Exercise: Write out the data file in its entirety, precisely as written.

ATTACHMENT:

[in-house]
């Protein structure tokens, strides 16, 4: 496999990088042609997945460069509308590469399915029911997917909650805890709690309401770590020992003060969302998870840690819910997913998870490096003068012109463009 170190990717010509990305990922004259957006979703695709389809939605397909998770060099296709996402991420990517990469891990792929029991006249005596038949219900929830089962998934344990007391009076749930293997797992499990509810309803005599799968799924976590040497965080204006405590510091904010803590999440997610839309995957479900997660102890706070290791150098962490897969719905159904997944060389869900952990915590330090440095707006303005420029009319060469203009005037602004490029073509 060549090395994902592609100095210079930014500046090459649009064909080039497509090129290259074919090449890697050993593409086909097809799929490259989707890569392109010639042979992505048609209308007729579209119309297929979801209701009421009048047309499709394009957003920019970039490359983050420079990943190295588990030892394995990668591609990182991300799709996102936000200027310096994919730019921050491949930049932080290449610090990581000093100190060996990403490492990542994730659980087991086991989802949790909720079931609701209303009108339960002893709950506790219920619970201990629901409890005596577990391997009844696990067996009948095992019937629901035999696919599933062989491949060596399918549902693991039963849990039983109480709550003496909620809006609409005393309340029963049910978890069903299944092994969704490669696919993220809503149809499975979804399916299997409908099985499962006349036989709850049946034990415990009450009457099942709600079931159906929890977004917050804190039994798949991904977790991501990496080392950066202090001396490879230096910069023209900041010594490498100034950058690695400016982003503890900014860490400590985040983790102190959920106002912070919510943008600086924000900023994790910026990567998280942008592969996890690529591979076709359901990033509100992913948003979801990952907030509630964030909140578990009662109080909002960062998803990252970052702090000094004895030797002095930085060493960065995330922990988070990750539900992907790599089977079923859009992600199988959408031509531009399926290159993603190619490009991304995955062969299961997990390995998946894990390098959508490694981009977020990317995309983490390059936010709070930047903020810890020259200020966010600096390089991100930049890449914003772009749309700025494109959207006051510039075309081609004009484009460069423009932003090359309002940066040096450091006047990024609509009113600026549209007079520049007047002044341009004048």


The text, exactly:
[in-house]
């Protein structure tokens, strides 16, 4: 496999990088042609997945460069509308590469399915029911997917909650805890709690309401770590020992003060969302998870840690819910997913998870490096003068012109463009 170190990717010509990305990922004259957006979703695709389809939605397909998770060099296709996402991420990517990469891990792929029991006249005596038949219900929830089962998934344990007391009076749930293997797992499990509810309803005599799968799924976590040497965080204006405590510091904010803590999440997610839309995957479900997660102890706070290791150098962490897969719905159904997944060389869900952990915590330090440095707006303005420029009319060469203009005037602004490029073509 060549090395994902592609100095210079930014500046090459649009064909080039497509090129290259074919090449890697050993593409086909097809799929490259989707890569392109010639042979992505048609209308007729579209119309297929979801209701009421009048047309499709394009957003920019970039490359983050420079990943190295588990030892394995990668591609990182991300799709996102936000200027310096994919730019921050491949930049932080290449610090990581000093100190060996990403490492990542994730659980087991086991989802949790909720079931609701209303009108339960002893709950506790219920619970201990629901409890005596577990391997009844696990067996009948095992019937629901035999696919599933062989491949060596399918549902693991039963849990039983109480709550003496909620809006609409005393309340029963049910978890069903299944092994969704490669696919993220809503149809499975979804399916299997409908099985499962006349036989709850049946034990415990009450009457099942709600079931159906929890977004917050804190039994798949991904977790991501990496080392950066202090001396490879230096910069023209900041010594490498100034950058690695400016982003503890900014860490400590985040983790102190959920106002912070919510943008600086924000900023994790910026990567998280942008592969996890690529591979076709359901990033509100992913948003979801990952907030509630964030909140578990009662109080909002960062998803990252970052702090000094004895030797002095930085060493960065995330922990988070990750539900992907790599089977079923859009992600199988959408031509531009399926290159993603190619490009991304995955062969299961997990390995998946894990390098959508490694981009977020990317995309983490390059936010709070930047903020810890020259200020966010600096390089991100930049890449914003772009749309700025494109959207006051510039075309081609004009484009460069423009932003090359309002940066040096450091006047990024609509009113600026549209007079520049007047002044341009004048």